The Tour may be over, but our season long Fantasy Cycling game isn't...

The Tour de France may be over, but there's still a lot of racing left in the 2011 season, both on the road and in our Fantasy Cycling competition, brought to you in association with Evans Cycles. Indeed, tomorrow sees the next event, the Clasica San Sebastian, raced in the hills surrounding the Basque city.

It's a difficult race to pigenohole, not falling within a group of races, as the Flanders or Ardennes cobbles do, nor is it a build-up to a Grand Tour, as some of the week-long stage races are. Instead it's a one-off race that often produces some thrilling battles, animated of course by some of the most passionate fans out there.

The selection that tends to produce the group from which the eventual winner will come is often made on the Category 1 climb of the Jaizkibel, crested 77.8 kilometres from the finish and again 40 kilometres later.

You can find a profile of the course plus race timings and up to date rider list on the webiste of the local paper, Diariovasco.com.

Some of the big names from the Tour de France will be competing, including both Schleck brothers, second and third to Cadel Evans in this year's race, but you may need to have a think about how much the last three weeks' racing has taken out of them.

Rabobank, meanwhile, boasts two former winners in the shape of defending champion Luis Leon Sanchez and the 2009 winner Carlos Barredo, and as those names suggest, Spanish riders tend to go well here. Euskaltel, unsurprisingly, have a strong team out, and Samuel Sanchez, mountains classification winner at the Tour, will be looking to make his mark here.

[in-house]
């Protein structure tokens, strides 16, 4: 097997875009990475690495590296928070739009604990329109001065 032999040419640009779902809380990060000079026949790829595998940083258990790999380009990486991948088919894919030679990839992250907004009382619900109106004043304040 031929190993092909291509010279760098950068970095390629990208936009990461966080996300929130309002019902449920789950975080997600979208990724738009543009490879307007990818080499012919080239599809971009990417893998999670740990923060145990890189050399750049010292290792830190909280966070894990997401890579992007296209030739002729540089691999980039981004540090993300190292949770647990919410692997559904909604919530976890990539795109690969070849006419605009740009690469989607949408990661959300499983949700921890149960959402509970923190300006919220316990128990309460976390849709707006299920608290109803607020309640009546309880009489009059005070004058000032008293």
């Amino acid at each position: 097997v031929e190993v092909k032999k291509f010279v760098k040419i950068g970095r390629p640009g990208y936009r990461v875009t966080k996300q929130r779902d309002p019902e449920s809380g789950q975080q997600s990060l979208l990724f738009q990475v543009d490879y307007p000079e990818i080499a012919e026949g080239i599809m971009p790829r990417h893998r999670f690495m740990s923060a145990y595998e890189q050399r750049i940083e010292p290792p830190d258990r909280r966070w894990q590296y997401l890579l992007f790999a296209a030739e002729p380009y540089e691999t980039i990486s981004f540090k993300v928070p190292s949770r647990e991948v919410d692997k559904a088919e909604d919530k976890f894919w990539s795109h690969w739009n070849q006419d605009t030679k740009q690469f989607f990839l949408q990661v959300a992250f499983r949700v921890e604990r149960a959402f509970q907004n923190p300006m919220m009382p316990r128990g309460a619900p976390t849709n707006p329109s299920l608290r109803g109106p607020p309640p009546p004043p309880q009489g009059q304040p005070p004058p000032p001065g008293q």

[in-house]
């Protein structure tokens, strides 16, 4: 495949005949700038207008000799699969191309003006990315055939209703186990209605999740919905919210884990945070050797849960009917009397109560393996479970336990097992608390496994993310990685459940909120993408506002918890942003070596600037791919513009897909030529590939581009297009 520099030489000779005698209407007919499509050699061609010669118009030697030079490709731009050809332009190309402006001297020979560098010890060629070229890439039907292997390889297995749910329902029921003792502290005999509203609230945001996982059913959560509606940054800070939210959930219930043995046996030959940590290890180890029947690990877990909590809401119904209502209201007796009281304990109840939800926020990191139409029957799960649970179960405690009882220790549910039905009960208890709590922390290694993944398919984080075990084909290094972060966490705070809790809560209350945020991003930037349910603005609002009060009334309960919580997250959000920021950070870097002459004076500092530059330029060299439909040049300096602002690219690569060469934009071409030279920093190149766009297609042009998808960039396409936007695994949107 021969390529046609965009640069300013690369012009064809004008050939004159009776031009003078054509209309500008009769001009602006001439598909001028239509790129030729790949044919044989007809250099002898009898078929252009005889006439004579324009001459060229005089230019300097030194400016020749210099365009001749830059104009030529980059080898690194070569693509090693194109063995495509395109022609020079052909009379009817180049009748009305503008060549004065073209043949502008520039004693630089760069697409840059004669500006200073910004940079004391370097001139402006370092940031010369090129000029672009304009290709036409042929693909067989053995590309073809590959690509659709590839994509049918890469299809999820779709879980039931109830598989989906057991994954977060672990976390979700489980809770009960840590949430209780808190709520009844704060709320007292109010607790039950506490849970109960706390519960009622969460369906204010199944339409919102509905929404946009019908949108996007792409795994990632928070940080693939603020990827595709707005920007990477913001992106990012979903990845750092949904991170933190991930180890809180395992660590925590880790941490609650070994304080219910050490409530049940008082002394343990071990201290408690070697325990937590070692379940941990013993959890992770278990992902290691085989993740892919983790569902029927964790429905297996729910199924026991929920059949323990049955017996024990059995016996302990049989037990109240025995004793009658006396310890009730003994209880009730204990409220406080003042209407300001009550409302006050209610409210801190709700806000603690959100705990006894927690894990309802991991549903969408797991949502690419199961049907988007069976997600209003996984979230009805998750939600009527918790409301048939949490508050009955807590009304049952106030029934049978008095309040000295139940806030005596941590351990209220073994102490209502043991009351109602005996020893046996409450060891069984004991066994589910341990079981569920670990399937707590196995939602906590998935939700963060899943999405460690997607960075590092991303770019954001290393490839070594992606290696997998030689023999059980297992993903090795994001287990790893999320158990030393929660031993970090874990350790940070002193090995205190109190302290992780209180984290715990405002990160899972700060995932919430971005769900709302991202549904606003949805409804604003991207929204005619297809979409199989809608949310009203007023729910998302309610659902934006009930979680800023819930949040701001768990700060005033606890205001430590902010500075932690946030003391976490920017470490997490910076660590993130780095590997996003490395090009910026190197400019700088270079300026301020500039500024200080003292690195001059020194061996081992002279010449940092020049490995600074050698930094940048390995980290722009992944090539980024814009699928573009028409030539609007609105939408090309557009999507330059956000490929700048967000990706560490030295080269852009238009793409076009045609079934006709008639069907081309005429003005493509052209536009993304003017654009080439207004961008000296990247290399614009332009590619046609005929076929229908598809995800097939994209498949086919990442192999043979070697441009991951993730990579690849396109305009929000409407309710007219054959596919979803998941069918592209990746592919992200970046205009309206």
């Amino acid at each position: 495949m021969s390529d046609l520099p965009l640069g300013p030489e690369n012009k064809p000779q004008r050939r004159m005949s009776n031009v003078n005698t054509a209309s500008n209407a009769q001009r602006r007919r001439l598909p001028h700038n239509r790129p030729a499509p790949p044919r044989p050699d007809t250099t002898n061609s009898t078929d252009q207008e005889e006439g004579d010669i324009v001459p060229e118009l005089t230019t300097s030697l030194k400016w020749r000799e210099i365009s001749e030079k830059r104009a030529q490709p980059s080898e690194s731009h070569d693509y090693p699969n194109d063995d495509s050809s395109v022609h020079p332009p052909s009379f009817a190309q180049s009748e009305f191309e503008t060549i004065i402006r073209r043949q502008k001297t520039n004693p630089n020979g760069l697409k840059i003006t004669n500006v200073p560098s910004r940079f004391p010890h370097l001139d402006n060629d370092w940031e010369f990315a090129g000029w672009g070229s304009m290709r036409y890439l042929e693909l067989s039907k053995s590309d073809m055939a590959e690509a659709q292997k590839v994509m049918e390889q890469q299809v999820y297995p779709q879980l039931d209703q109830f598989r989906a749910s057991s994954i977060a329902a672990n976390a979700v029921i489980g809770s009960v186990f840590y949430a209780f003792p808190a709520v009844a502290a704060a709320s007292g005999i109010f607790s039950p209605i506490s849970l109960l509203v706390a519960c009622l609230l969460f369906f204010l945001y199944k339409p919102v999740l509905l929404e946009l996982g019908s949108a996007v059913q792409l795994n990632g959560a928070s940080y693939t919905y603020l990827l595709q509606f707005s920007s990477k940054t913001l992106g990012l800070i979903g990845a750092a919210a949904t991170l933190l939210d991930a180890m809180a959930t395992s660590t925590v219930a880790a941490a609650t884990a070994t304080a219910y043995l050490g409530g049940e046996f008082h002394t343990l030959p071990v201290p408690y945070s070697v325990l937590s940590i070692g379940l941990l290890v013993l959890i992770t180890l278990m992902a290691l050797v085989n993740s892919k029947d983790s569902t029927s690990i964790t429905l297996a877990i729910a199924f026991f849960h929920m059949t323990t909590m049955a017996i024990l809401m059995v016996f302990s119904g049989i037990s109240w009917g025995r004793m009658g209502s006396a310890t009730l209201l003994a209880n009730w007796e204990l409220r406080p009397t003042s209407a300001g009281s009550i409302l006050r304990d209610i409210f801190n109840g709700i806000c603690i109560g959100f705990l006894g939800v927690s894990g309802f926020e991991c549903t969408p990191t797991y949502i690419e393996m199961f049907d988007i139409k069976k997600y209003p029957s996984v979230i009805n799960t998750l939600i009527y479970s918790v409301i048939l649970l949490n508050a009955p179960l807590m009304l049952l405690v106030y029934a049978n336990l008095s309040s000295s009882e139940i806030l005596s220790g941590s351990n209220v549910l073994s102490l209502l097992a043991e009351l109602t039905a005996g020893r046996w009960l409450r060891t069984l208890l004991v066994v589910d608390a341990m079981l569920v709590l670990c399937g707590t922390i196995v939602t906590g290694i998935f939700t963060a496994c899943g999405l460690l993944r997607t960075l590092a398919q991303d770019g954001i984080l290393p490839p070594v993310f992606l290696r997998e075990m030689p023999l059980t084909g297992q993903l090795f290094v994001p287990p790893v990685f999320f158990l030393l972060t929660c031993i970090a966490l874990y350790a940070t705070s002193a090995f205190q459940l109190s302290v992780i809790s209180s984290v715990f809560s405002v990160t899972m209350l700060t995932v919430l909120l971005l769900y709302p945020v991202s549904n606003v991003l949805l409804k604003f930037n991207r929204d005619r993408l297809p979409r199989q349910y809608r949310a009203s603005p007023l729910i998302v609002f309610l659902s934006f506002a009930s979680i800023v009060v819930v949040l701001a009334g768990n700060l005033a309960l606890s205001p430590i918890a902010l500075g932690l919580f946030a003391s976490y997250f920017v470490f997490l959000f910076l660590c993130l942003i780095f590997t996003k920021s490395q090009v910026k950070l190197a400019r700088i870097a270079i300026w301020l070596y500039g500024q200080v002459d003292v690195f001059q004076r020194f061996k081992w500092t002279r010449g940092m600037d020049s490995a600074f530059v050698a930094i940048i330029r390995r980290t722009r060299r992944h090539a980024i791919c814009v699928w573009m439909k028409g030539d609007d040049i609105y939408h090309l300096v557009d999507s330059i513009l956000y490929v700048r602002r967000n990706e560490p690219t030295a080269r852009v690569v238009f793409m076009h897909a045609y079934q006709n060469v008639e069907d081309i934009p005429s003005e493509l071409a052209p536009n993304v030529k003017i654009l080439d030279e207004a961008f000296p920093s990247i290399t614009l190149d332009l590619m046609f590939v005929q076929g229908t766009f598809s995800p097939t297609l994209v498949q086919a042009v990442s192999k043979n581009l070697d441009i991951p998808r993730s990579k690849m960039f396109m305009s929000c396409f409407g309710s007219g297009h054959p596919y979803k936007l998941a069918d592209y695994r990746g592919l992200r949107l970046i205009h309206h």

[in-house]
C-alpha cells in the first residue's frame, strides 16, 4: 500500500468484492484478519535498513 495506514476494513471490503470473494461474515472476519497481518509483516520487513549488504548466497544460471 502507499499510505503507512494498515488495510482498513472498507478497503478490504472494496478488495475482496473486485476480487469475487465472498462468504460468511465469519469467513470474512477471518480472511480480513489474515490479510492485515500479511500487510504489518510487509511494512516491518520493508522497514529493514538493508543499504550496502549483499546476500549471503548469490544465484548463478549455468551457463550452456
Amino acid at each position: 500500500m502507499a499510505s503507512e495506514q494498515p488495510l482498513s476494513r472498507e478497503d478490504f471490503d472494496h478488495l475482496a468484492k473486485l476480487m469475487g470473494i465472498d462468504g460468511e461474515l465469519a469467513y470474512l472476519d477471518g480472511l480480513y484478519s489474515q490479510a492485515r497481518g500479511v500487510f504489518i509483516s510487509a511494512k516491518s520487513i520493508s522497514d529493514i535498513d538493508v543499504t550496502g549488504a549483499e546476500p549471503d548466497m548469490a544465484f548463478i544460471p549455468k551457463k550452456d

You'll find a full list of past winners on Wikipedia, and if you click on the years from 2005 onwards, you'll get a list of top ten finishers which may help you make your selection.





Born in Scotland, Simon moved to London aged seven and now lives in the Oxfordshire Cotswolds with his miniature schnauzer, Elodie. He fell in love with cycling one Saturday morning in 1994 while living in Italy when Milan-San Remo went past his front door. A daily cycle commuter in London back before riding to work started to boom, he's been news editor at road.cc since 2009. Handily for work, he speaks French and Italian. He doesn't get to ride his Colnago as often as he'd like, and freely admits he's much more adept at cooking than fettling with bikes.